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L.A.B. Golf Link.1 putter: What you need to know


WHAT YOU NEED TO KNOW: L.A.B. Golf’s new Link.1 putter employs the company’s hallmark technology designed to keep the putter face balanced to the lie angle during the stroke. But now that technology comes in a version of the heel-toe-weighted blade shape that’s long been the most popular in the history of the game.

PRICE: $470, 33-35 inches; (custom versions start at $560, 29-38 inches).


1. A shape that’s familiar and distinct at the same time. The instantly recognizable shape of the venerable Ping Anser (and subsequent Scotty Cameron Newport) may be the most popular putter shape ever developed, but it wasn’t a shape that L.A.B. Golf’s ever been able to wrap its arms around. It wasn’t belligerence, but instead the technical challenge of working around one of the Anser-style blade’s primary features, the offset hosel.

Typically, to achieve L.A.B. Golf’s main idea of weighting a putter so the face stays naturally square to the lie angle, the shaft has to connect on a straight line to the center of gravity within the putter head, not in the heel of the putter like on a traditional Anser-style putter. (Any kind of heel-shafted putter increases torsional resistance, which is specifically what lie angle balancing is designed to eliminate.) But through a collection of weights in the heel and toe and a hosel that connects within the cavity, L.A.B.’s engineers find a happy middle ground where its technology and tradition could meet.


Said L.A.B. Golf CEO Sam Hahn, “Because of the nature of the Anser-style head, we had that room in the cavity, and [L.A.B. Golf’s] Kevin Martin did a wonderful job of making I guess what you'd call a faux plumber’s neck.

“If this serves as an opportunity for people who we're sort of visually opposed to our other putters, to step in and see the power of lie angle balancing and how much easier they are to use than other putters, than so be it.”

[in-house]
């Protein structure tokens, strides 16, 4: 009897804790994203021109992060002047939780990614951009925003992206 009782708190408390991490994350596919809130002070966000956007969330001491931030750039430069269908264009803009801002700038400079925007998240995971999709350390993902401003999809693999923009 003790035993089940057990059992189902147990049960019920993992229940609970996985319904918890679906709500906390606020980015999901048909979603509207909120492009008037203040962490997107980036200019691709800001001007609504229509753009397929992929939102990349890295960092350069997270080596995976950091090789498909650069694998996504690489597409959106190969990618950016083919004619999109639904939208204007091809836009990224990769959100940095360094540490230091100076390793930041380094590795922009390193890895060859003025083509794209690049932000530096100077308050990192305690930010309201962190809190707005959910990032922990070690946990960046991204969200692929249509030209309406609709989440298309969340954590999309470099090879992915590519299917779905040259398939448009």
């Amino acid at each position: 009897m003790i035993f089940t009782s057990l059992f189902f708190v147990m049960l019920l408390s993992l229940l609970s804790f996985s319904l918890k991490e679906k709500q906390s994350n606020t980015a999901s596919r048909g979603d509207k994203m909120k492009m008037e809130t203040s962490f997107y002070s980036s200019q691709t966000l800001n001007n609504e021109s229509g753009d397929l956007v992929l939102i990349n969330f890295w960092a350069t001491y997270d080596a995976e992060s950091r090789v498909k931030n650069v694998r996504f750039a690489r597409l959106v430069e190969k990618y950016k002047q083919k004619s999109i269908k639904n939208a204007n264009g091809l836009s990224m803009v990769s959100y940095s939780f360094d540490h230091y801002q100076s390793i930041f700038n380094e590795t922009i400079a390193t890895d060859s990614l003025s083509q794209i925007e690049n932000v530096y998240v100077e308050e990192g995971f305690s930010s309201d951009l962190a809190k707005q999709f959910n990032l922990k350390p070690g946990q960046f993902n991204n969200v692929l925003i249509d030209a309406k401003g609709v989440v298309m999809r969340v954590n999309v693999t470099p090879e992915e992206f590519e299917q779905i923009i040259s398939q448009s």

2. How the lie angle balance technology works. Like other L.A.B. Golf putters, the key is in the weighting and the lie angle. Unlike typical toe-hang or face-balanced putters, a L.A.B. Golf putter will balance with the toe up so that it is square to the shaft’s angle at address. This lack of torsional resistance is designed to eliminate the need for a player to manipulate the face angle during the stroke. The Link.1 is milled from 303 stainless steel with four weight screws on the heel side and six on the toe side. Those weights and the way the shaft is positioned so it meets the head near its CG is the key to the Link.1 remaining true to L.A.B. Golf’s philosophy.


“I would not say it's an evolution, rather it's definitely more hommage than ‘evolution,’” Hahn said. “It's also us placing less of an expectation of open-mindedness on the consumer. We're just trying to make it easier for them to understand that putters that stay square by themselves are better than others that don't.”

On the custom side, the Link.1 can accommodate lie angles that range from 65 to 75 degrees. The standard model will be offered at 69 degrees, the most popular lie angle for previous L.A.B. golf orders, with lengths ranging from 33 to 35 inches.


3. One other impediment removed. Another challenge L.A.B. Golf has struggled with in getting golfers to embrace its approach to technology has been its off-center Press grip. But unlike typical L.A.B. Golf putters (like the original Directed Force), the Link.1 allows for the use of traditional putter grips, as well as most any grip a player prefers. L.A.B. Golf also is introducing its own traditional grip, called the Simple Rubber grip. That grip will be standard on the stock versions.